A number of theoretical and scientifically demonstrated threats and conceptual weaknesses of MRTDs have already been published. These are not, as yet, covered by Protection Profiles, technical guidelines and standards or existing implementations. Most significant among these are:

The combination of these threats and weaknesses puts the security and privacy of European citizens at significant risk, especially when considering the geographically dispersed usage and long lifetime (up to ten years) of current MRTDs.

Recommendations for the Stakeholders in Europe

In light of these findings we have developed a number of recommendations for European stakeholders (politicians, industry and research) in the area of MRTDs:


  1. Since MRTDs with inherent weaknesses have already been introduced and will inevitably be used in future, to reduce the risk of security failure and identity theft we recommend the following measures for immediate implementation. These recommendations include scenariobased back-up procedures and technologies which require an international level of development and agreement (i.e. ICAO):

    1. Organisational implementation and enforcement of the purpose-binding principle especially for biometrics used in MRTDs (where the defined purpose is authentication of international travellers). The use of MRTDs should not be extendable to authentication in the private sector.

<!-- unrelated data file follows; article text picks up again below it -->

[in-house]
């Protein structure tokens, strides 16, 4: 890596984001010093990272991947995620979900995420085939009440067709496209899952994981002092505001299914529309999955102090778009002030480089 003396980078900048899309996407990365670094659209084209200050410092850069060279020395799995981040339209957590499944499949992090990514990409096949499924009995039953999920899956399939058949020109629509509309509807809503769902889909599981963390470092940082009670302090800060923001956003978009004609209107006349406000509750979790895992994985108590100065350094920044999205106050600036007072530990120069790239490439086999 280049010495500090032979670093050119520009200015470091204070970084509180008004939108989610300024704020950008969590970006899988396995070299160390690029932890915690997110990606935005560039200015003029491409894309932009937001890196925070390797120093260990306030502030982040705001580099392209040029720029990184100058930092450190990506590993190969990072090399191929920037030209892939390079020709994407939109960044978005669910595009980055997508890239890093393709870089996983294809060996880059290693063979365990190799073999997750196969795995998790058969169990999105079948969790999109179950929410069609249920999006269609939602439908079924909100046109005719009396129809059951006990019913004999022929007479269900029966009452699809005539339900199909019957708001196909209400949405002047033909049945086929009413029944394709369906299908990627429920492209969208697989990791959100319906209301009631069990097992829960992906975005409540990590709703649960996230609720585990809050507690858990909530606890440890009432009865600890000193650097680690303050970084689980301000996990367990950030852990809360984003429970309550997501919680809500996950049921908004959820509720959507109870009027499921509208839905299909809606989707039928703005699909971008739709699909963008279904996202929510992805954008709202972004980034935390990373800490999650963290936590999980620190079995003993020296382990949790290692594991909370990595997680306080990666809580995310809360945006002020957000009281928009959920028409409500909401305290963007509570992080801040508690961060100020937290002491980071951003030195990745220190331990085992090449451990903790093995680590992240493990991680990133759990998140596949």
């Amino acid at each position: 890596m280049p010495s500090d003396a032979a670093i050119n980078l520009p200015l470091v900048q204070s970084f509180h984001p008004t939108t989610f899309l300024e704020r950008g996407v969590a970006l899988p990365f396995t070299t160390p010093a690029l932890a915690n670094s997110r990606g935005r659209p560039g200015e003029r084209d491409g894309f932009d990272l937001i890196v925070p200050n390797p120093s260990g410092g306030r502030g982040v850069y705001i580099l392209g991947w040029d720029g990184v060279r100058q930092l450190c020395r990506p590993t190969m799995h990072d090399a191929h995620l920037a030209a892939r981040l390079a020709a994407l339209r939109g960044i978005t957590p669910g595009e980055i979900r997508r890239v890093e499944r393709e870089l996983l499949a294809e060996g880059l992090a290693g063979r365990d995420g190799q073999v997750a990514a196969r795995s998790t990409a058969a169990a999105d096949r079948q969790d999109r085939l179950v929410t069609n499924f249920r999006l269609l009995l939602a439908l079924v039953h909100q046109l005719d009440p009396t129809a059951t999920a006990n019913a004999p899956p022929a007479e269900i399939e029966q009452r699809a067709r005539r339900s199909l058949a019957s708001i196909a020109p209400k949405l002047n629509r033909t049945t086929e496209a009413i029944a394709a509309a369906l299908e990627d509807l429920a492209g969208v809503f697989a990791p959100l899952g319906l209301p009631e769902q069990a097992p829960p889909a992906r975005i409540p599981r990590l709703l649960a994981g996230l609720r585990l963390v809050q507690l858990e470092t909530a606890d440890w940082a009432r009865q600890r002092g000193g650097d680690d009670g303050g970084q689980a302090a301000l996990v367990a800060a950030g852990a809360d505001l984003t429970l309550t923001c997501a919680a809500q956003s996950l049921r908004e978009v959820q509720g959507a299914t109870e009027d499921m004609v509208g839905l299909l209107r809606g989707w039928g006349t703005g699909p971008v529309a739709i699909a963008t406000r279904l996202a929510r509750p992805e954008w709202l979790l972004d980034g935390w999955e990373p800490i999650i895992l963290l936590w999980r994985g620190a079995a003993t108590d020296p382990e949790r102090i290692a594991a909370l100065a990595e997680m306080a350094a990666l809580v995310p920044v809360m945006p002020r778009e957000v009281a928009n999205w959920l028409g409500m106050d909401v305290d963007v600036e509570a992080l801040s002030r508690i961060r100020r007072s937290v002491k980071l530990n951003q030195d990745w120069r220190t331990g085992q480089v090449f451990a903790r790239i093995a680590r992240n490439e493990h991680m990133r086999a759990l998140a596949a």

2. Citizens need to be informed of the risks inherent in owning new MRTDs and the corresponding security measures that they can folllow (for example avoiding the release of the documents to private organisations such as hotels).

    3. Available yet unimplemented security measures such as Faraday cages should be integrated immediately into current MRTDs by the European member states.

    4. Organisational contingency procedures are necessary to cater for the failure of biometric authentication due to inherent biometric issues such as false rejection rates (FRR) and error to enrol.

    5. Organisational and technical procedures are required to prevent abuse of personal data from MRTDs.

    6. Organisational and technical procedures are necessary to deal with identity theft using data from MRTDs or complete MRTDs.